From the Hitchcock movie (1940)

Our heroine at Manderley. From the Hitchcock movie (1940)

 

Wuthering Heights by Emily Brontë – Another haunted house in a haunting book. Wuthering Heights was the love of my youth, and I still worship and adore it. I think it’s the violence, the ruthlessness and brutality paired with the wild passions of youth that grabs be so tightly. The house is haunted not only by the dead (Catherine), but by the living too: the decay of the mansion reflects the destruction of Heathcliff, and his desire to punish the living for deeds done by the dead was terrifying to me as a young adult. And in the midst of it all; the sheer pain felt by all involved; at times almost suffocating – at times twisted and beautiful in its intensity. A masterpiece of rage and passion – always at the top of my “desert island necessity list”.

Top Withens, possibly the real life inspiration for Wuthering Heights

Top Withens, possibly the real life inspiration for Wuthering Heights

 

Dracula by Bram Stoker – A castle has room for more secrets than a house, and Dracula’s castle is rife with unpleasant surprises. Jonathan Harker is way out of his league as a repressed Victorian in a strange land, caught like a fly in the web – and in the clutches of those sensuous she-vamps Dracula keeps downstairs… Dracula is the ghost haunting his own home; his mind and schemes as twisted and dark as the massive labyrinth he dwells in. Deprivation and decay (both castle and man) are the consequences of age – and the long-brewing bitterness that comes with it. The horror of Dracula is taken up a notch when evil leaves the house (his prison) and enters the real world – threatening the living with death, soul deprivation and sexual promiscuity. It’s all about the blood, baby…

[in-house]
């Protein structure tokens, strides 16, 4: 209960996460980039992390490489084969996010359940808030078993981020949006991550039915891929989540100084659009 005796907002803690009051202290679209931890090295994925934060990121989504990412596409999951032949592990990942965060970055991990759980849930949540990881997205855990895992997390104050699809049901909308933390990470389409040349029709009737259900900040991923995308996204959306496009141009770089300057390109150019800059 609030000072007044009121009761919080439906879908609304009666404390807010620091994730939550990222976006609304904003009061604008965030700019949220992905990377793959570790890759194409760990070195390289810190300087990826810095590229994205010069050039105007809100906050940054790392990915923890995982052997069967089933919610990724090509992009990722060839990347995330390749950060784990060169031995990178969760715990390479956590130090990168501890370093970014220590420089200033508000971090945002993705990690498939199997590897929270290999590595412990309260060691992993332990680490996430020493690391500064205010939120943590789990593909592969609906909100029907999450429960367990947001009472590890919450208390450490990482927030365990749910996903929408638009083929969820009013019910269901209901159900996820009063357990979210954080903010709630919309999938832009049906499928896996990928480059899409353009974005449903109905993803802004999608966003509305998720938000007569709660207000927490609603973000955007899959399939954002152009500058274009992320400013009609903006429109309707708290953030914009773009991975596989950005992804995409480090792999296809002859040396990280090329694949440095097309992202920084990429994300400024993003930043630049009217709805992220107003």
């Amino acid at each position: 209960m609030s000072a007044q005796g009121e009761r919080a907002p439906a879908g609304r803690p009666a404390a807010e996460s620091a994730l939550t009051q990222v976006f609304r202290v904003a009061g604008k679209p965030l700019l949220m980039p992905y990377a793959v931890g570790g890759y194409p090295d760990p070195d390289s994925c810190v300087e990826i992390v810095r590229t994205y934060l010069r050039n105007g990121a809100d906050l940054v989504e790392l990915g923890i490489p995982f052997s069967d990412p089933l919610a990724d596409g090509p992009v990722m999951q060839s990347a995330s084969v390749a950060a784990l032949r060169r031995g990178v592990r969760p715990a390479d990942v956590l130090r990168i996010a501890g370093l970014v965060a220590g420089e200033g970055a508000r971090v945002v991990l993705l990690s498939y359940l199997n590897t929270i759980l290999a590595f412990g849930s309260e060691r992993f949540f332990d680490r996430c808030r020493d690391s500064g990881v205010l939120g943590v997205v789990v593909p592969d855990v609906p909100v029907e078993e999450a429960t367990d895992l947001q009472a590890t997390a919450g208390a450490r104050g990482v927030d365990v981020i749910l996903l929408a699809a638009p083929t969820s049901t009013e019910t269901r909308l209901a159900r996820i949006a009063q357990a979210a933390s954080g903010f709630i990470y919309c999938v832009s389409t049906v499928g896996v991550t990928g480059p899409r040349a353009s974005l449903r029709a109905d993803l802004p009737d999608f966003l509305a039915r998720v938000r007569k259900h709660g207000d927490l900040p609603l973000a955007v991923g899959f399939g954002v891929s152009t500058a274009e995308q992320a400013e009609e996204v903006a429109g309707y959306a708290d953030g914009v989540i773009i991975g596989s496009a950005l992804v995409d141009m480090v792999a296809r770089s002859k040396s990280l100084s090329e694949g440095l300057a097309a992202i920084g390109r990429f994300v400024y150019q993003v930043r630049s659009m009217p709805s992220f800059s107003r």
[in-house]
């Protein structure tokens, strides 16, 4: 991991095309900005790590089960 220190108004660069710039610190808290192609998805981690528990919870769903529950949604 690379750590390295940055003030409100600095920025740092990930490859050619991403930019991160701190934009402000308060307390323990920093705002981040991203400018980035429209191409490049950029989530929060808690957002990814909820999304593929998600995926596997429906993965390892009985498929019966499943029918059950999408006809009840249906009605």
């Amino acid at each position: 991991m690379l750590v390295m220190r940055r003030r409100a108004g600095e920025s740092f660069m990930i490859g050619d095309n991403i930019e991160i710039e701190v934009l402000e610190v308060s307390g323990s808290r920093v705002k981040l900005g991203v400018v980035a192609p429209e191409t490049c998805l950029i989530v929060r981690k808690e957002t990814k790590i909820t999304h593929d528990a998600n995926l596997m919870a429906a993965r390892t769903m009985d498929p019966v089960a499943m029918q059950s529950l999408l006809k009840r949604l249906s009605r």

House of Leaves by Mark Z. Danielewski – In this book the book is the house is the book – and also terrifying. When the measurements of the house in Ash Tree Lane suddenly defies natural laws, and the building takes on a (mind bending) life of its own, it tickles your brain in all the right(?) places. The formatting is as strange as the story, and it requires quite a bit of gymnastics to get through it. It is worth it , though. The story is good – but the wrapping makes it even better, challenging our ideas about what a book ought to be and what it’s supposed to look like. Also: it challenges the mind, it’s not always easy to keep track of the story and puzzle the pieces together. Utterly weird, and originally an internet phenomenon – it takes the horror of ‘the house’ to a whole new level.

Interior, House of Leaves

Inside House of Leaves

 

For more books, see Books About Witches.

This entry was posted in Books and tagged , , . Bookmark the permalink.

Leave a Reply

Fill in your details below or click an icon to log in:

WordPress.com Logo

You are commenting using your WordPress.com account. Log Out / Change )

Twitter picture

You are commenting using your Twitter account. Log Out / Change )

Facebook photo

You are commenting using your Facebook account. Log Out / Change )

Google+ photo

You are commenting using your Google+ account. Log Out / Change )

Connecting to %s